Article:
Put A Little Spice In Your Swirl


I always get in the mood for cinnamon-swirl bread in the fall. I’m not sure why–it’s good any time of year! But crisp autumn mornings do make me want some sweet cinnamon toast.

Slathered in melted butter.


I love to try new and different things with my breads, and my latest idea is a twist on cinnamon-swirl bread using pumpkin pie spices. I may never make plain old cinnamon-swirl bread again.

For this bread, I used the one-loaf version of Grandmother Bread, with egg, oil, and milk. You can make it however you want. All three–egg, oil, and milk–or one or two, or make it with no additions at all, just using water. Up to you. It will be good no matter how you choose to make the dough. I just happen to have a lot of milk and eggs–so I use them every chance I get. (See more about making Grandmother Bread with egg, oil, and milk here.

You can find everything you want to know about Grandmother Bread (and all my Grandmother Bread recipes) here.

You can also find my original cinnamon-swirl bread recipe here.

If you don’t have pumpkin pie spice on hand, you can make your own pumpkin pie spice by using 1/2 teaspoon ground cinnamon, 1/4 teaspoon ground ginger, 1/4 teaspoon ground allspice, and 1/8 teaspoon ground nutmeg per teaspoon of pumpkin pie spice. For the filling in this recipe, I used 2 teaspoons of pumpkin pie spice, so you’ll need 1 teaspoon cinnamon, 1/2 teaspoon ground ginger, 1/2 teaspoon ground allspice, and 1/4 teaspoon ground nutmeg.

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How to make Spiced-Swirl Bread:

1 1/2 cups warm water or milk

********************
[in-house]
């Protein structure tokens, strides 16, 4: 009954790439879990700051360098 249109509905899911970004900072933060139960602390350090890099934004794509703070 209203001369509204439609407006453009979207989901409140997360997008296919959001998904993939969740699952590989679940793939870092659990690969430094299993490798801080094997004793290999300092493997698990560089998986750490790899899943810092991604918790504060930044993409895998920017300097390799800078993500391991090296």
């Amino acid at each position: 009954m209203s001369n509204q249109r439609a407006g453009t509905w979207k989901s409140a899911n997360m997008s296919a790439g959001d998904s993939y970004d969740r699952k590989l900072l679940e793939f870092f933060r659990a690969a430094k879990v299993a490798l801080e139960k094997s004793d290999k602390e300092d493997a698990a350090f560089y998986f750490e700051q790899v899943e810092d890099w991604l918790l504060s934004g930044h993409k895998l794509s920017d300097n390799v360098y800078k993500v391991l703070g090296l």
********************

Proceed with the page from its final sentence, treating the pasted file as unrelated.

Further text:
1 teaspoon yeast
1/4 teaspoon salt
1/4 cup sugar
1 egg (optional)
1/3 cup oil (optional)
3 1/2 cups all-purpose flour*

*If you use egg and oil, you will need a little more flour.

In a large bowl, combine water (or milk), yeast, sugar, and salt. Let sit five minutes. Add egg and oil, if using. Stir in the first cup and a half of flour with a heavy spoon. Add the next cup of flour a little at a time as needed, stirring until dough becomes too stiff to continue stirring easily. Add a little more flour and begin kneading. The amount of flour is approximate–-your mileage may vary! Continue adding flour and kneading until the dough is smooth and elastic. Let dough rise in a greased, covered bowl until doubled. (Usually, about an hour.) Uncover bowl; sprinkle in a little more flour and knead again. Roll dough out on a floured surface into an approx. 12-inch by 7-inch rectangle.

For filling:
2 tablespoons butter, melted
1/4 cup brown sugar
2 teaspoons pumpkin pie spice

Brush dough lightly with melted butter. Combine brown sugar and spices; sprinkle evenly over dough.

Roll up, pinching seams at bottom and ends. Place seam-side down in loaf pan. Let rise until tall and beautiful.

Bake at 350-degrees for 25 minutes. Cool on a wire rack. Drizzle baked bread with powdered sugar icing.

Powdered Sugar Icing:
Combine 1/2 cup sifted powdered sugar, 1/4 teaspoon vanilla, maple, or rum extract, and enough milk (one to two teaspoons) for drizzling consistency. I used maple extract, thus the dark icing.

How can you stand to not have this coming out of your oven right now?

See this recipe at Farm Bell Recipes and save it to your recipe box.